Nine-year-old Mateo Alcorta blinked shyly behind his mask at the cameras, reporters, and doctors who gathered around him outside University Hospital on Friday to thank him for sewing and donating 80 masks to the hospital’s pediatric transplant unit.
The masks are small, made especially to fit the faces of children, and each one was donated along with a small teddy bear. Mateo said he wanted to give pediatric transplant patients two gifts, one practical and one comforting.
“The reason why I want to give them face masks is so that they won’t get killed by the coronavirus, and also give them some teddy bears so they won’t be scared of the coronavirus,” he said.
Wearing an oversized shirt and a bright red knitted cap, the soft-spoken third grader seemed unsure how to handle all the attention from the smiling adults.
“He’s always asking me why people are giving him so much attention, why do people think he is so special just for doing the right thing,” said Elizabeth Salinas, Mateo’s mother.
Hospital staff, including administrators, showed up to receive the donations and recognized Mateo’s generosity with a certificate and a gift bag.
Dr. Daniel Ranch, a pediatric nephrologist who works with transplant patients at University Hospital, was there to welcome Mateo’s donation.
“I’m really proud of this guy,” Ranch said.
Ranch said transplant patients will be immunosuppressed for the rest of their lives because of the anti-rejection medicine they have to take and would have to wear masks immediately after a transplant even without the threat of COVID-19.
University Hospital’s transplant program was put on hold in March when coronavirus cases were beginning to climb, as the operations were considered too risky at that point, Ranch said. Transplant surgeries started again about a week ago with 15 pediatric patients awaiting new organs.
Ranch said masks cannot always protect vulnerable populations from all diseases, which is why asking the rest of the population to wear masks may be the best protection for those who are immunosuppressed.
“We believe it helps overall, because the more we can decrease possible transmission of the virus in the community, the faster it’s going to go away,” Ranch said.
Mateo has been making masks and donating them since February when his mom taught him how to use the sewing machine. Friends who knew about his mask-making skills recently tagged him in a post on Facebook about how immunosuppressed children in particular need masks to protect them, and he immediately decided he wanted to make masks for transplant patients.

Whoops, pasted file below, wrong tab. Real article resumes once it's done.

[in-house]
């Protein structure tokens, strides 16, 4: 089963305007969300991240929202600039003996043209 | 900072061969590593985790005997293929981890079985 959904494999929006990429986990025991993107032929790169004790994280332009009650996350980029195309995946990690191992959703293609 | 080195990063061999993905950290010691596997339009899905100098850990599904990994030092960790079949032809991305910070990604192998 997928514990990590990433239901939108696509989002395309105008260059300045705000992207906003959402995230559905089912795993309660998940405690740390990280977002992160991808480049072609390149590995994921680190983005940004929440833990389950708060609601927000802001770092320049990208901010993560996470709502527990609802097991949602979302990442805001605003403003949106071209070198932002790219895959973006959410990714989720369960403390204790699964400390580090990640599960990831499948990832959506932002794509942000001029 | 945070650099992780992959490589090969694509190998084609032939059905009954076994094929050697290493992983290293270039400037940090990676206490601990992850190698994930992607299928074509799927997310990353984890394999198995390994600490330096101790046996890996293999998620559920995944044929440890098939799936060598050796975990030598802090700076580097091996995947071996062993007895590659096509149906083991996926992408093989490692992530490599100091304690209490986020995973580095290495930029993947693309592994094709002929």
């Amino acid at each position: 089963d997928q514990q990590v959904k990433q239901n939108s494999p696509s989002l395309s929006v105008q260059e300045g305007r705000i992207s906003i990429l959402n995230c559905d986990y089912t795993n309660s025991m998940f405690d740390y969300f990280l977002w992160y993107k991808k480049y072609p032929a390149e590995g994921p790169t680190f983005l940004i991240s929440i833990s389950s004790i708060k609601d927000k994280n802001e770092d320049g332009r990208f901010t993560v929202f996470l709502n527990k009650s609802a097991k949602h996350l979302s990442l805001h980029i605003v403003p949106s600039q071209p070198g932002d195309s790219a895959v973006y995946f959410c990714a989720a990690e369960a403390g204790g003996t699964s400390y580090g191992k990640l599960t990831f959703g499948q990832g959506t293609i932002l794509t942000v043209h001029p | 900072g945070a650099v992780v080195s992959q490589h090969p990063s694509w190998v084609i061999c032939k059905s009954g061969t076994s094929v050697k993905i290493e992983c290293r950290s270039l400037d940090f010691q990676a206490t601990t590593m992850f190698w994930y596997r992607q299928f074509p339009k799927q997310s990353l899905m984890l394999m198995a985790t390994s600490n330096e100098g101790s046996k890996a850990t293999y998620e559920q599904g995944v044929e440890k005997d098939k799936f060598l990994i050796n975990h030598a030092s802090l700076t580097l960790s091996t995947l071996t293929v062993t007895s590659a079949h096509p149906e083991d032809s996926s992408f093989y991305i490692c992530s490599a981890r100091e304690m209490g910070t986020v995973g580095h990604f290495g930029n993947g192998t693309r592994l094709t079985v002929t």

Mateo said it only took him a day and a half to make all 80 masks for the transplant unit. Salinas said the idea to donate and all the hands-on work was done entirely by her son, and that she and his dad only provided the supplies.
“Me and his father are really proud. We’re just amazed by how old he is and he’s willing to do this,” Salinas said. “You can see people who are selling [masks] for large amounts of money, and here we have a child, [saying], ‘No, I’m not gonna charge you nothing. It’s for free. How many do you need?’”
Salinas said Mateo, a student at Jimmy L. Elrod Elementary School, gets his schoolwork done in the morning and then gets to work on the masks. So far he has sent masks to hospitals and friends in places as far away as the United Kingdom, Canada, and Singapore, and plans to keep making more masks and sending them to whoever needs them, Salinas said.
Salinas said Mateo has always had a generous heart and concern for others, and before he began making masks, he raised money to buy teddy bears to donate to children’s shelters.
“The only thing we can say is he has his great-grandfather’s heart, who passed away when I was in high school,” Salinas said. “My grandfather was exactly like him. He donated, he did charity work, he volunteered. He reminds us exactly of my grandfather.”
Although Salinas said she and Mateo’s dad have provided him with the mask-making material he needs so far, someone recently donated fabric to Mateo, and she said they wouldn’t turn down more donations.
To be part of Alcorta’s mask-making mission, people can get in touch with the family through his Facebook page.